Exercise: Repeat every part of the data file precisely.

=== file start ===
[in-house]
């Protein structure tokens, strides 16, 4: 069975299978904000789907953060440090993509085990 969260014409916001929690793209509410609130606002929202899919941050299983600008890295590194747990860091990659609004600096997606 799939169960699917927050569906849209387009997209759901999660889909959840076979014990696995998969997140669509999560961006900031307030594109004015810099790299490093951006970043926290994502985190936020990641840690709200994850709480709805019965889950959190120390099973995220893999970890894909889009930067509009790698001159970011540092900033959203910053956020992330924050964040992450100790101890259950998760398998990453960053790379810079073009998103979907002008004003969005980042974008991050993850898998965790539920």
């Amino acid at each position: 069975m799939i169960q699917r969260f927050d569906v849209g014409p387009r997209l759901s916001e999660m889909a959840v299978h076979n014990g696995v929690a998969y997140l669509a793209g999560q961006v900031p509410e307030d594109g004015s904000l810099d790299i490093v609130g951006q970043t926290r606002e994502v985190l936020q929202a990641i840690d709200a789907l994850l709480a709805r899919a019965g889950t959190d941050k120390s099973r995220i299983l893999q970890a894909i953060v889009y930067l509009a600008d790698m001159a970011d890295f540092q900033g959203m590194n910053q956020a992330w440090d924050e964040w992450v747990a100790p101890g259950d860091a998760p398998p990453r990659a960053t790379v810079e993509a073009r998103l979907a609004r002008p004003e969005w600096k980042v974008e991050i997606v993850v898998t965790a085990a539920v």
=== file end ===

[in-house]
């Protein structure tokens, strides 16, 4: 069975299978904000789907953060440090993509085990 969260014409916001929690793209509410609130606002929202899919941050299983600008890295590194747990860091990659609004600096997606 799939169960699917927050569906849209387009997209759901999660889909959840076979014990696995998969997140669509999560961006900031307030594109004015810099790299490093951006970043926290994502985190936020990641840690709200994850709480709805019965889950959190120390099973995220893999970890894909889009930067509009790698001159970011540092900033959203910053956020992330924050964040992450100790101890259950998760398998990453960053790379810079073009998103979907002008004003969005980042974008991050993850898998965790539920």
């Amino acid at each position: 069975m799939i169960q699917r969260f927050d569906v849209g014409p387009r997209l759901s916001e999660m889909a959840v299978h076979n014990g696995v929690a998969y997140l669509a793209g999560q961006v900031p509410e307030d594109g004015s904000l810099d790299i490093v609130g951006q970043t926290r606002e994502v985190l936020q929202a990641i840690d709200a789907l994850l709480a709805r899919a019965g889950t959190d941050k120390s099973r995220i299983l893999q970890a894909i953060v889009y930067l509009a600008d790698m001159a970011d890295f540092q900033g959203m590194n910053q956020a992330w440090d924050e964040w992450v747990a100790p101890g259950d860091a998760p398998p990453r990659a960053t790379v810079e993509a073009r998103l979907a609004r002008p004003e969005w600096k980042v974008e991050i997606v993850v898998t965790a085990a539920v």